iPad photography for young children

There are many ways photography can help young children with an acquired brain injury. Amy Wright, Advanced Practitioner – Assistive Technology, shares ways it has been used at The Children’s Trust.

Child with ipad


“iPad photography is so versatile for early years children! They get a lot of joy from connecting with other people and the world around them,” says Amy Wright, The Children’s Trust’s Advanced Practitioner – Assistive Technology.

iPad photography can encourage children to interact and communicate with each other, as well as understanding technology. And the nature of the iPad camera function – simple to use and displayed on a large screen – makes it accessible for any child to play with.

Below are six fun activity ideas incorporating iPad photography. We hope you enjoy trying them out:


1. Photobooths

Create a DIY photobooth with props, backdrops and costumes for children to choose from and use the iPad camera to capture some brilliant selfies. Encourage children to change the scenery, costumes and camera filters to create different photos, and they could even use this to tell a story through the pictures.

“At The Children’s Trust, photobooths have been brilliant fun and got smiles and laughter from staff and young people alike!”, says Amy.


2. ‘Playing detective’

This can incorporate using the iPad with exploring the outdoors. Set up clues for a mystery visitor, such as a favourite storybook character or a mythical creature. This could include footprints in mud, dropped feathers or clumps of fur, or some leftover crumbs to indicate a favourite food.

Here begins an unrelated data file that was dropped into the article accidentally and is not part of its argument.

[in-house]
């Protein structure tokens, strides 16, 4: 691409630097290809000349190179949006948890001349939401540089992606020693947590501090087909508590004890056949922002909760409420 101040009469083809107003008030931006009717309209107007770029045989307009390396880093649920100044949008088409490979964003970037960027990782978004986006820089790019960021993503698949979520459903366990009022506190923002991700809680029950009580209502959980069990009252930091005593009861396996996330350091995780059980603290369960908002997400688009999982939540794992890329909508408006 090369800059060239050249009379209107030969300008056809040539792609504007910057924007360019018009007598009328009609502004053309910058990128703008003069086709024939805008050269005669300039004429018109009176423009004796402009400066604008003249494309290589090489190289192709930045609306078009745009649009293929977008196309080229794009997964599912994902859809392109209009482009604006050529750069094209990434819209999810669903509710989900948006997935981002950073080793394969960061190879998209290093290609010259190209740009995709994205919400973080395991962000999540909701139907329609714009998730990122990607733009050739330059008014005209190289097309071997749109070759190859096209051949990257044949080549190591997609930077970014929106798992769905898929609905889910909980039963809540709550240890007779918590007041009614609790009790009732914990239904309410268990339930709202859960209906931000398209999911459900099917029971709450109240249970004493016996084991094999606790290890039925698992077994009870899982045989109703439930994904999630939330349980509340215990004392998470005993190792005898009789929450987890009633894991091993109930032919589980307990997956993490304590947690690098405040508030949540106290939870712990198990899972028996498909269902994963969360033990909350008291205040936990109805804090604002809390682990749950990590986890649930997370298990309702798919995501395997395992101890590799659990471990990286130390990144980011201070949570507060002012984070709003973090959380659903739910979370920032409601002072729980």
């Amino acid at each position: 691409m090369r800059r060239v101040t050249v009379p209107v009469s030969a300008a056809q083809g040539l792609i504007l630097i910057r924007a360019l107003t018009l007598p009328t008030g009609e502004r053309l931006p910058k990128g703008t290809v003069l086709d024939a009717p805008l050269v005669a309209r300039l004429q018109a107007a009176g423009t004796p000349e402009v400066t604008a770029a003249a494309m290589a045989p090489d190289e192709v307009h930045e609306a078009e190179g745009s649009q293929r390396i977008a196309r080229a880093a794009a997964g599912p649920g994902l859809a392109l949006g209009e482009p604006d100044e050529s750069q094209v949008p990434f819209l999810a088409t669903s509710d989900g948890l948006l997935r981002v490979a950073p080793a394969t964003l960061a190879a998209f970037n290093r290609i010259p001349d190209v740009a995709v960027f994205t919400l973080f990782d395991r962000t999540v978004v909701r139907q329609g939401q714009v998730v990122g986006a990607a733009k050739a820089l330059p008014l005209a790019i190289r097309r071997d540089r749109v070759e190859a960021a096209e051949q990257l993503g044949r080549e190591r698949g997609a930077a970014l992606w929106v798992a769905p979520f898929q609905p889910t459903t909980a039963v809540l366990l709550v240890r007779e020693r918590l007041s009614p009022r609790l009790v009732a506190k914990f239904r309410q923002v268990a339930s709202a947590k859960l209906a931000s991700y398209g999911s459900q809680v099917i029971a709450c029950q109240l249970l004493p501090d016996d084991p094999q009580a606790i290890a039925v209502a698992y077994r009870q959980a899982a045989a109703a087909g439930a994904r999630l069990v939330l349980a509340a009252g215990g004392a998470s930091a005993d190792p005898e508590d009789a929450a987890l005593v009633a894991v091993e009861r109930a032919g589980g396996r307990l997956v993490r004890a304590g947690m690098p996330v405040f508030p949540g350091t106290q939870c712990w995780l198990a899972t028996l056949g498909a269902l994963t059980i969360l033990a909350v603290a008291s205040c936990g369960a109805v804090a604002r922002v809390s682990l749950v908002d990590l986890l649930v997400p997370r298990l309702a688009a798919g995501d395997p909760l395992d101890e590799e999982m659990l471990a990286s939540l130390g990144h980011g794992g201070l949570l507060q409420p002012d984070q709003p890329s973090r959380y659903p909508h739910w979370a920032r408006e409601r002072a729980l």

Children can then explore and take photos of each clue and use this to work out the identity of their mystery guest.

Zog the Dragon is apparently a frequent visitor to The Children’s Trust and leaves lots of clues around the grounds for young people to find!


3. Photography contests

Hold a friendly competition for best photograph and choose categories for any theme – maybe it’s the best pet photo, scariest photo or a snapshot of nature? You could set a decreasing time limit for each round to up the ante!

Amy says: “An activity like this gives young people the opportunity for spontaneous communication and sharing their photography ideas can be a real mood booster.”


4. Journalistic photos

Children can document their day’s activities or class trips by taking photos on the iPad. Young people at The Children’s Trust enjoy various visits and enrichment activities throughout the year, and often use the iPad to record special events and visitors on site.

An activity like this can help to orientate children with cognitive difficulties so they can better understand what’s happening in the world around them, for example documenting a birthday party or Christmas celebration. Looking back at the photos later on may also help them to recall the day’s events.


5. Light painting

Amy says: “Light painting is always a winner with children. If you have a very dark room – a cupboard will do – and a few torches, your pre-schoolers can create some amazing images!”

Turn off the flash and set the iPad camera to a night setting (even better if there’s a ‘with tripod’ option). This should enable children to take photos with the shutter open for up to three seconds. One or two children can wave around a light, such as a torch, colourful glowstick or small LED torch, while another takes a photo.

The contrast of the lights in the dark room makes for a real wow moment! It doesn’t matter if the photographer doesn’t hold the iPad still either, as there’s lots of movement in the photos anyway.


6. Story writing

Amy has been inspired by this Enabling Environments blog about storytelling through photography and drawing tools. Ideas include children taking photos with the iPad camera and editing them with a drawing tool to add in characters, structures or background details.

We hope you enjoy trying these activities at home!

Residential rehabilitation

The Children's Trust offers a range of residential brain injury rehabilitation services for children and young people with acquired brain injury (ABI).